The entire audition process is run by members of the previous year’s troupe, as well as some alumni members who show up to help.
Those who are auditioning need to be in college but those who have graduated can return to the troupe. Members typically range in age from 19 to 24.
This year, the youngest member of the group just turned 20 and is a rising junior in college. The oldest is a returning member who is 23 and graduated from college last year.
“The factor of all of us being in college bonds us in a way,” Laforest said.
During the course of the summer, the guys manage all their own booking, scheduling, publicity, business and other logistics.
The business manager and musical director from the previous summer, who are co-leaders of the troupe, choose the new leaders to take over those jobs.
Hyannis Sound keeps up a rigorous performance schedule for the three months of their summer on Cape Cod.
They perform every night, either at a public concert or a private affair with two days off, one in July and one in August.
Their first show this year was on June 6. The final show is Saturday, August 19.
“We love it. It can be a bit taxing on our voices, singing every day. But we all have fun. It’s really a great time. We make a lot of memories,” he said.
The strain on voices typically happens at the beginning of the season when the rehearsals are most intense—six hours a day.
“People are not used to singing every day and they start to lose their voice,” Laforest said. “They bounce back after awhile.”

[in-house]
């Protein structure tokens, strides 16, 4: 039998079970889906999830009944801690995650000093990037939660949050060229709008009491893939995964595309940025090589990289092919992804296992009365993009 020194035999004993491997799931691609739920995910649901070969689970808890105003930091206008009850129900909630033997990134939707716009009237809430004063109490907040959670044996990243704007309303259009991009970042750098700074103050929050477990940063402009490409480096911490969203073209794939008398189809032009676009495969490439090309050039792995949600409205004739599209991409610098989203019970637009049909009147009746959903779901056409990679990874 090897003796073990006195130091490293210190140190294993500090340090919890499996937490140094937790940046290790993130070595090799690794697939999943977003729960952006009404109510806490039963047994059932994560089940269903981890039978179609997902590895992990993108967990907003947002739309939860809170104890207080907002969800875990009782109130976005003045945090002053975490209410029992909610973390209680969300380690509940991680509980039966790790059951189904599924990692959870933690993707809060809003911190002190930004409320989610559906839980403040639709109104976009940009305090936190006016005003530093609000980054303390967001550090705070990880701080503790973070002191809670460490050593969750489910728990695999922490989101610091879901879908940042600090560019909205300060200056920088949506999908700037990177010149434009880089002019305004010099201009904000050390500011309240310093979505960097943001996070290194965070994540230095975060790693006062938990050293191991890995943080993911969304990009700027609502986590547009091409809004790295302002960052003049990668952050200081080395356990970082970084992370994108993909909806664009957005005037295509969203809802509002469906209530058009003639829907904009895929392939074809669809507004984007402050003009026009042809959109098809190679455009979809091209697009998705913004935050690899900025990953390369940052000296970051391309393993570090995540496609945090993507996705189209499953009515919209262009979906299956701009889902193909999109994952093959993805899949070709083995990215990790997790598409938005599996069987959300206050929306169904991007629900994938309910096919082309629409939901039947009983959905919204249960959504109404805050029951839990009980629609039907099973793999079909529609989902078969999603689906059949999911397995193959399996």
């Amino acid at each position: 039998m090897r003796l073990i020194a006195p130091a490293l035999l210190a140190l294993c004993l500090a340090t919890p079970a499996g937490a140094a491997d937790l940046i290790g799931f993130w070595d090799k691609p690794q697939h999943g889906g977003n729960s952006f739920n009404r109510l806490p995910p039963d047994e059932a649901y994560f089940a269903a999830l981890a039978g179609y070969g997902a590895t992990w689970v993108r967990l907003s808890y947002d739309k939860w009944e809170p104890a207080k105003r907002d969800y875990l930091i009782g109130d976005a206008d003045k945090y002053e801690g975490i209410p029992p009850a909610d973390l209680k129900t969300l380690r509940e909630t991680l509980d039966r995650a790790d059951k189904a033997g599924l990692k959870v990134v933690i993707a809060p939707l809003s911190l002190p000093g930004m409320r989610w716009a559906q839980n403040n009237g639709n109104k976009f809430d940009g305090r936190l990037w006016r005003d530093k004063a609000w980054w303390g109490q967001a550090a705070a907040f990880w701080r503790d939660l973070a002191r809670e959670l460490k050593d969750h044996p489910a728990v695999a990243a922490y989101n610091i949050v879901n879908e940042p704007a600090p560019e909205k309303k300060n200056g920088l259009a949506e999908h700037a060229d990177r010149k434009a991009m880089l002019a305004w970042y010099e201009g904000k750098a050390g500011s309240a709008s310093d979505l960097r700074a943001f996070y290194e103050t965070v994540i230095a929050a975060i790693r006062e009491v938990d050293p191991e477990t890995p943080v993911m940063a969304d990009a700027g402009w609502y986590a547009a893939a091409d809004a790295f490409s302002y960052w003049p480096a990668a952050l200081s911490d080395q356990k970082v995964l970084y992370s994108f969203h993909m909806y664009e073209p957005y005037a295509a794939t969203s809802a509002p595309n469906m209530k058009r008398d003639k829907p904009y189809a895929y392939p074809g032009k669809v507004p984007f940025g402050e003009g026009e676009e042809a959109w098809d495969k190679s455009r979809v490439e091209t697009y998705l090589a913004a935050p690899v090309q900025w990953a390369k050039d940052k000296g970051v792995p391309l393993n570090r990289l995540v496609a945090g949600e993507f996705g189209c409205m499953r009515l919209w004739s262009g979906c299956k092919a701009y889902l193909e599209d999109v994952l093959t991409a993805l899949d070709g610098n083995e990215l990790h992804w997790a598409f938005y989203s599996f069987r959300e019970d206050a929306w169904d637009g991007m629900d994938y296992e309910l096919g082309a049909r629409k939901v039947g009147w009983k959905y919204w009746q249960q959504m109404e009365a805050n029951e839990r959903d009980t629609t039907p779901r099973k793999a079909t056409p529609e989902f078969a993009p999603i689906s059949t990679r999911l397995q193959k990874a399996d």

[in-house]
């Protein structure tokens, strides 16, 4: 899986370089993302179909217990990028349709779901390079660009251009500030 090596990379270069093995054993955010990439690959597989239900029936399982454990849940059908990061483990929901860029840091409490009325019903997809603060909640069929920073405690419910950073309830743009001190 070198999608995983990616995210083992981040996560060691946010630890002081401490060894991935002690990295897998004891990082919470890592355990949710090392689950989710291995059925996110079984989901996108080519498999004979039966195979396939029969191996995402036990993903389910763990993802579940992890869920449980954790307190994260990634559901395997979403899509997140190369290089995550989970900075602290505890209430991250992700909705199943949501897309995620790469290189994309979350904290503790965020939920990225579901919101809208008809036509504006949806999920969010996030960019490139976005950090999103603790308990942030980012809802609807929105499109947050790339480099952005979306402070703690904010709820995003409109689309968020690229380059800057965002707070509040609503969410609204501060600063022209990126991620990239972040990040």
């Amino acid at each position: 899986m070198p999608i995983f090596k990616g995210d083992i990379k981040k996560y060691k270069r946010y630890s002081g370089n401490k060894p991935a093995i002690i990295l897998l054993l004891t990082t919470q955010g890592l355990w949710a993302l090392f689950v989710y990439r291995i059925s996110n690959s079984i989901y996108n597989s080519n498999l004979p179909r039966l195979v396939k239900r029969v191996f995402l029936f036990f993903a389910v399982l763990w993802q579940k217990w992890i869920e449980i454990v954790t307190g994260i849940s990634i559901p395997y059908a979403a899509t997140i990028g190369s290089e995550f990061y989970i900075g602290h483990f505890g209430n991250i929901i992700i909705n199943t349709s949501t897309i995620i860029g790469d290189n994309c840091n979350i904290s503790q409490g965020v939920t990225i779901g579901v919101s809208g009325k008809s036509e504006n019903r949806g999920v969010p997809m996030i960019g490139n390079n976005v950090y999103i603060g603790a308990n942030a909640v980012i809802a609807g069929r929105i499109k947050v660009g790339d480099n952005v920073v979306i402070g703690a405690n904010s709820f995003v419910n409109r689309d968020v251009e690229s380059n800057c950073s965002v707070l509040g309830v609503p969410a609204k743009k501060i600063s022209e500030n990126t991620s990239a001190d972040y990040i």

After they begin performing, the rehearsals go to four hours a day.
They all live in a rental house near Main Street in Hyannis where the group has been living for the past nine or 10 years.
A portion of the money they earn from performances goes toward the rent for the house.
Laforest said almost every participant has been in an a cappella group at their school or in their community, so the singing style is not new to them. But many of them have never been to Cape Cod.
Being in the troupe, singing in different towns on the Cape, gives them a chance to explore the peninsula. “We perform everywhere on the Cape,” he said.
In choosing their songs, the troupe thinks of their audience and a wide range of ages. “We like to make sure we cater to ages 5 to 95,” Laforest said. That means you might hear a Burt Bacharach or Frankie Valli and the Four Seasons song thrown in with more current pop hits. The music spans pop, rock, R&B, and even choral.